16. Karen Mumford & Cristina Sechel, 2020. "Pay and Job Rank among Academic Economists in the UK: Is Gender Relevant?," British Journal of Industrial Relations, London School of Economics, vol. 58(1), pages 82-113, March.
    17. Ali Sina Önder & Sascha Schweitzer & Hakan Yilmazkuday, 2021. "Field Distance and Quality in Economists’ Collaborations," Working Papers in Economics & Finance 2021-04, University of Portsmouth, Portsmouth Business School, Economics and Finance Subject Group.
    18. Püttmann, Vitus & Thomsen, Stephan L. & Trunzer, Johannes, 2020. "Zur Relevanz von Ausstattungsunterschieden für Forschungsleistungsvergleiche: Ein Diskussionsbeitrag für die Wirtschaftswissenschaften in Deutschland," Hannover Economic Papers (HEP) dp-679, Leibniz Universität Hannover, Wirtschaftswissenschaftliche Fakultät, revised Mar 2021.
    19. Leah Boustan & Andrew Langan, 2019. "Variation in Women's Success across PhD Programs in Economics," Journal of Economic Perspectives, American Economic Association, vol. 33(1), pages 23-42, Winter.
    20. Jihui Chen & Qihong Liu & Myongjin Kim, 2022. "Gender gap in tenure and promotion: Evidence from the economics Ph.D. class of 2008," Southern Economic Journal, John Wiley & Sons, vol. 88(4), pages 1277-1312, April.

    More about this item

    JEL classification:

    • A11 - General Economics and Teaching - - General Economics - - - Role of Economics; Role of Economists
    • J16 - Labor and Demographic Economics - - Demographic Economics - - - Economics of Gender; Non-labor Discrimination
    • J4 - Labor and Demographic Economics - - Particular Labor Markets

    NEP fields

    This paper has been announced in the following NEP Reports:


    Access and download statistics


    All material on this site has been provided by the respective publishers and authors. You can help correct errors and omissions. When requesting a correction, please mention this item's handle: RePEc:nbr:nberwo:28727. See general information about how to correct material in RePEc.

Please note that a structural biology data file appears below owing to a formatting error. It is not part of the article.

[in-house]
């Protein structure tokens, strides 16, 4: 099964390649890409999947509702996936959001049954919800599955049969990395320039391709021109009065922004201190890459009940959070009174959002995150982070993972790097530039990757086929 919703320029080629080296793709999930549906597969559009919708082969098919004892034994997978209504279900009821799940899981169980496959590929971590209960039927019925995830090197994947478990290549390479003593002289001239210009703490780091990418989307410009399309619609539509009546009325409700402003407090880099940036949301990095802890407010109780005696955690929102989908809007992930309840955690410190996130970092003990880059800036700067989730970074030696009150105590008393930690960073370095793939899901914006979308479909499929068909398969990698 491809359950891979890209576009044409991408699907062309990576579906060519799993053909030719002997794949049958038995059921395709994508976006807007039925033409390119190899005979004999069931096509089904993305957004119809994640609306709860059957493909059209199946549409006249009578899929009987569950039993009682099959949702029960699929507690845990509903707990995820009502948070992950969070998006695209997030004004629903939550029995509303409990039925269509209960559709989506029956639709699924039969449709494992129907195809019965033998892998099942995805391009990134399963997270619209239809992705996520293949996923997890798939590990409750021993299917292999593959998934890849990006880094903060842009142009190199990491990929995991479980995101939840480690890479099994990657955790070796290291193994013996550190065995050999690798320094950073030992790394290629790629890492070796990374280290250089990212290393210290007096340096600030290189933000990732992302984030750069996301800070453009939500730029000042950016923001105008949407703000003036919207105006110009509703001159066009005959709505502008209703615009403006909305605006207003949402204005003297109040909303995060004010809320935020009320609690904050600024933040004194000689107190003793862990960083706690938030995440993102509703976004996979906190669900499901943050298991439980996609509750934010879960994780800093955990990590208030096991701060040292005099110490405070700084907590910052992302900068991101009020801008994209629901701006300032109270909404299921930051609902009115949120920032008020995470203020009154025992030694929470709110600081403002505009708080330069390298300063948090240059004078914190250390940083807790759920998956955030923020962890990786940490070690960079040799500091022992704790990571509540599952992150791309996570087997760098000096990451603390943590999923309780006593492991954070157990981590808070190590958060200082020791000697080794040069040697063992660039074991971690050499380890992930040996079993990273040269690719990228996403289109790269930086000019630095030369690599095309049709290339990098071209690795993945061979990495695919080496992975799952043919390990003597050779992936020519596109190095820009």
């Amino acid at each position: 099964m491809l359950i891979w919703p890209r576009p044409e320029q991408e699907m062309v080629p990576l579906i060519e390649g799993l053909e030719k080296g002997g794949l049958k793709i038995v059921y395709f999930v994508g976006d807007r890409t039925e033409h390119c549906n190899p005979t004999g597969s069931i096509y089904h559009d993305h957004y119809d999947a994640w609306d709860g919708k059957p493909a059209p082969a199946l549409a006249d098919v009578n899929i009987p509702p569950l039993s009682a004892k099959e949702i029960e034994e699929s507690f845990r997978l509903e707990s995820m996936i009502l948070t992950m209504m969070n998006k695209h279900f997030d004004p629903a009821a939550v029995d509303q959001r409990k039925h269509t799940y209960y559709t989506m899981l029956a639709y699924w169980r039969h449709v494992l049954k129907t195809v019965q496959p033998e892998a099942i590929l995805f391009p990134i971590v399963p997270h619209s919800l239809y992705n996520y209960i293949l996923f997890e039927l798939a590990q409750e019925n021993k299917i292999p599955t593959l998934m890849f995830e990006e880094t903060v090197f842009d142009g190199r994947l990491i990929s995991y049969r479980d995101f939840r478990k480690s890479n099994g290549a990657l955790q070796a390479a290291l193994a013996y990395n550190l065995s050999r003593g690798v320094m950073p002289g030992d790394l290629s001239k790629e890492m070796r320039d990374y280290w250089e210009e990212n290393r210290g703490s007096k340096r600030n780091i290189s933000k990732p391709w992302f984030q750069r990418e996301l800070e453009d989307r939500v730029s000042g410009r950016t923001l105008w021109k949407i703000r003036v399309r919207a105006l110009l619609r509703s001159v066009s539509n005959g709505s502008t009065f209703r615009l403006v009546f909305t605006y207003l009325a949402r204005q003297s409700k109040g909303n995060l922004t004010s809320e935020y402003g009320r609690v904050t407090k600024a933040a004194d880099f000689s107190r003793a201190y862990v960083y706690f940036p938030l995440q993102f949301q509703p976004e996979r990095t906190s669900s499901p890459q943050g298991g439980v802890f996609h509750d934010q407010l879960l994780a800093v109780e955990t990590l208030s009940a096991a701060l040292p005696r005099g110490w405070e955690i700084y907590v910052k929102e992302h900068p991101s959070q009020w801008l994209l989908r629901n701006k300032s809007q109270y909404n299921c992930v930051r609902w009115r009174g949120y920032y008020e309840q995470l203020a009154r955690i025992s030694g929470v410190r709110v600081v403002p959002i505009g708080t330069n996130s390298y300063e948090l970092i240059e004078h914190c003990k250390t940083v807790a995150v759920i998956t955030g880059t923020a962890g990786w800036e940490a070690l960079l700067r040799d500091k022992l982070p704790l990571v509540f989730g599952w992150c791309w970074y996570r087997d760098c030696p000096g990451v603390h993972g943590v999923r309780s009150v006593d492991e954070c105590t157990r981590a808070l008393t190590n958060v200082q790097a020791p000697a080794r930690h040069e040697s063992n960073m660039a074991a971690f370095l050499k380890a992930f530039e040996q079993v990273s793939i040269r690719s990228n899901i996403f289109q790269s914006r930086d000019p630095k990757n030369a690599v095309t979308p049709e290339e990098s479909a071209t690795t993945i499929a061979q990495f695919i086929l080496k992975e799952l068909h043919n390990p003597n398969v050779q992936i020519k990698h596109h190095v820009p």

If you have authored this item and are not yet registered with RePEc, we encourage you to do it here. This allows to link your profile to this item. It also allows you to accept potential citations to this item that we are uncertain about.

    If CitEc recognized a bibliographic reference but did not link an item in RePEc to it, you can help with this form .

    If you know of missing items citing this one, you can help us creating those links by adding the relevant references in the same way as above, for each refering item. If you are a registered author of this item, you may also want to check the "citations" tab in your RePEc Author Service profile, as there may be some citations waiting for confirmation.

    For technical questions regarding this item, or to correct its authors, title, abstract, bibliographic or download information, contact: the person in charge (email available below). General contact details of provider: .

    Please note that corrections may take a couple of weeks to filter through the various RePEc services.

    IDEAS is a RePEc service. RePEc uses bibliographic data supplied by the respective publishers.